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Under a barrage of road rage, a woman found help from a stranger when her car stalled

Mary Griffis' unsung hero reminded her that people need to support each other and to keep going.
Mary Griffis
Mary Griffis' unsung hero reminded her that people need to support each other and to keep going.

This story is part of the My Unsung Hero series from the Hidden Brain team. It features stories of people whose kindness left a lasting impression on someone else.

In 2022, Mary Griffis lost her brother Peter to suicide.

In the months that followed, Griffis had to navigate the overwhelming experience of both grieving her brother's death and squaring away all the logistics of his estate.

"It's hard to explain just how devastating it is to have to call again and again and say, 'I'm calling on behalf of my deceased brother's estate ... day in and day out for months and months and months and months," Griffis said.

When all the arrangements had been made and Peter's house had been sold, Griffis didn't know what to do with herself.

"It was like, 'What do I do now?' And thought, 'Well, I think my brother would want me to do something that makes me happy,'" Griffis remembered.

Mary Griffis with her brother Peter Griffis.
/ Mary Griffis
Mary Griffis
Mary Griffis with her brother Peter Griffis.

So she decided to do something that she'd always wanted to do: learn how to drive a manual transmission car.

"It was really fun. Just the joy, the sense of freedom of driving and not really having to go anywhere, but just learning something new ... it was very comforting for some strange reason."

Griffis enjoyed it so much that she decided to buy a car with a manual transmission. She found one that fit her budget and went and picked it up from the dealership. After pulling out of the lot, everything was fine for about two or three miles. Then she hit heavy traffic on a narrow, two-way road. Her car stalled out – and there was no breakdown lane. She took a deep breath and tried to start the car a few times, but it wouldn't go.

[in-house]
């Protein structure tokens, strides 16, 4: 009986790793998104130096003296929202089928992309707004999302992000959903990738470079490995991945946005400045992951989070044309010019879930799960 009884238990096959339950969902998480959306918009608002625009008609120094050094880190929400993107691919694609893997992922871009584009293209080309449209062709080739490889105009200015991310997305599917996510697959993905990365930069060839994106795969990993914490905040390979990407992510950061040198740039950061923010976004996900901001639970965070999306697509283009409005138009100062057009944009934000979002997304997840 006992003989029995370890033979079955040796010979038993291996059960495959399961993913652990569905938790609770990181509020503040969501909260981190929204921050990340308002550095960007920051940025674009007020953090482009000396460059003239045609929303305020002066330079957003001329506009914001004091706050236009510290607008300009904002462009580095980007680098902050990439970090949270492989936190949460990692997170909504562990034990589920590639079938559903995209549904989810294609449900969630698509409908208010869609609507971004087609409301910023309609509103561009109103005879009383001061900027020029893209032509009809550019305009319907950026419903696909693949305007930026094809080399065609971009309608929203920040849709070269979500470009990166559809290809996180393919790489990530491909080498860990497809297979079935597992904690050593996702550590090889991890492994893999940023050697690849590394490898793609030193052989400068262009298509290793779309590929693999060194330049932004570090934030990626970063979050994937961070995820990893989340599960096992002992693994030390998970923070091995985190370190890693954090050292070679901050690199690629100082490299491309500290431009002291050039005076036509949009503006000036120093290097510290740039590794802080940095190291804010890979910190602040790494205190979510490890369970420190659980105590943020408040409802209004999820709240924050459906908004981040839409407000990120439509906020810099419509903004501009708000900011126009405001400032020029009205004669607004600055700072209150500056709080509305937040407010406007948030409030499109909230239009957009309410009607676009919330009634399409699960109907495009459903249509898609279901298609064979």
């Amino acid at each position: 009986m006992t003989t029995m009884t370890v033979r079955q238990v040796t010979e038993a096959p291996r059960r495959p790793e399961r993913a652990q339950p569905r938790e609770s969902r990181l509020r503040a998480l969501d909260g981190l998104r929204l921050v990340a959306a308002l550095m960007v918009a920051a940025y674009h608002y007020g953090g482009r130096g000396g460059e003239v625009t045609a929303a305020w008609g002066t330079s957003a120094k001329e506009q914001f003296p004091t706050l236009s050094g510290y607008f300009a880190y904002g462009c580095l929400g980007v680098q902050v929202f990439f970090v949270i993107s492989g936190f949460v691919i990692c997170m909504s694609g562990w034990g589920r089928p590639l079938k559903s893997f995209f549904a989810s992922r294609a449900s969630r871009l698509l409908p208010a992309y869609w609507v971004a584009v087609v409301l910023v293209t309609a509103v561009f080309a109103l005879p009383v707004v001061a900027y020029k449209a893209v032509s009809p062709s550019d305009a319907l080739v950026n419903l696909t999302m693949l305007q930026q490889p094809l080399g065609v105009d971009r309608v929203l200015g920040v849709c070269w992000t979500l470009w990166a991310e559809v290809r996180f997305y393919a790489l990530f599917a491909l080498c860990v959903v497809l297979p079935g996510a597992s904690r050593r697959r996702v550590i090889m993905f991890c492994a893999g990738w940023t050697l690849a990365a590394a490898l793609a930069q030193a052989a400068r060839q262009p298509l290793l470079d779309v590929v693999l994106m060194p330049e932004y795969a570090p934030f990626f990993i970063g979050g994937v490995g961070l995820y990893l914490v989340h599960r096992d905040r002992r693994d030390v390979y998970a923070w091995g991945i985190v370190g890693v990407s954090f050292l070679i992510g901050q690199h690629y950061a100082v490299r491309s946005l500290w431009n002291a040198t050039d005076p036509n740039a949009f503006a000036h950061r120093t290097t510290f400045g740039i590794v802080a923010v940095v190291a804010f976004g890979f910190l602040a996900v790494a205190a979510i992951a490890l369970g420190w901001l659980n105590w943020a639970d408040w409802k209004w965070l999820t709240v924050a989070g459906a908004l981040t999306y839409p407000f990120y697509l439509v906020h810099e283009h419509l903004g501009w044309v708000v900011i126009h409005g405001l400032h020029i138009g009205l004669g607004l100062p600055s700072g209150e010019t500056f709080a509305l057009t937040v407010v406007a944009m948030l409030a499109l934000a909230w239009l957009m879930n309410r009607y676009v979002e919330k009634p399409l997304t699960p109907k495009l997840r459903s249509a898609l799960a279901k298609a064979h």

"And at this point, because of the traffic, people were so angry. They were swearing, they were honking, people even rolled down their windows and gave me the finger, and I just kind of died inside," Griffis recalled.

As people swerved around her, Griffis became more and more distraught. Eventually, one of the cars slowed down.

"This woman, she could see my hands shaking, and she slowed down and she said, 'Do you need help? Hold on, I'm pulling over.' And she did. She pulled over and she got out of the car."

To Griffis' surprise, the woman started directing traffic.

"And she looked at me and she said, 'My goodness, you would think people could remember to be kind in an emergency,'" Griffis said.

The woman then introduced herself as Robin. She chatted cheerfully with Griffis, all while fending off the angry drivers trying to get around Griffis' car. The whole ordeal turned out to be a pivotal moment in Griffis' life.

"Instead of this turning into one of the most painful and discouraging experiences of my life ... she came along and she turned it into something good," Griffis said.

"It reminded me that it wasn't fair that we lost my brother, that he did have a lot to hope for. That what we really need is to be kind and to be good to one another, to support each other, and to keep going. [To] not to give up."

My Unsung Hero is also a podcast — new episodes are released every Tuesday. To share the story of your unsung hero with the Hidden Brain team, record a voice memo on your phone and send it to myunsunghero@hiddenbrain.org.

Copyright 2023 NPR. To see more, visit https://www.npr.org.

Autumn Barnes
Laura Kwerel
[Copyright 2024 NPR]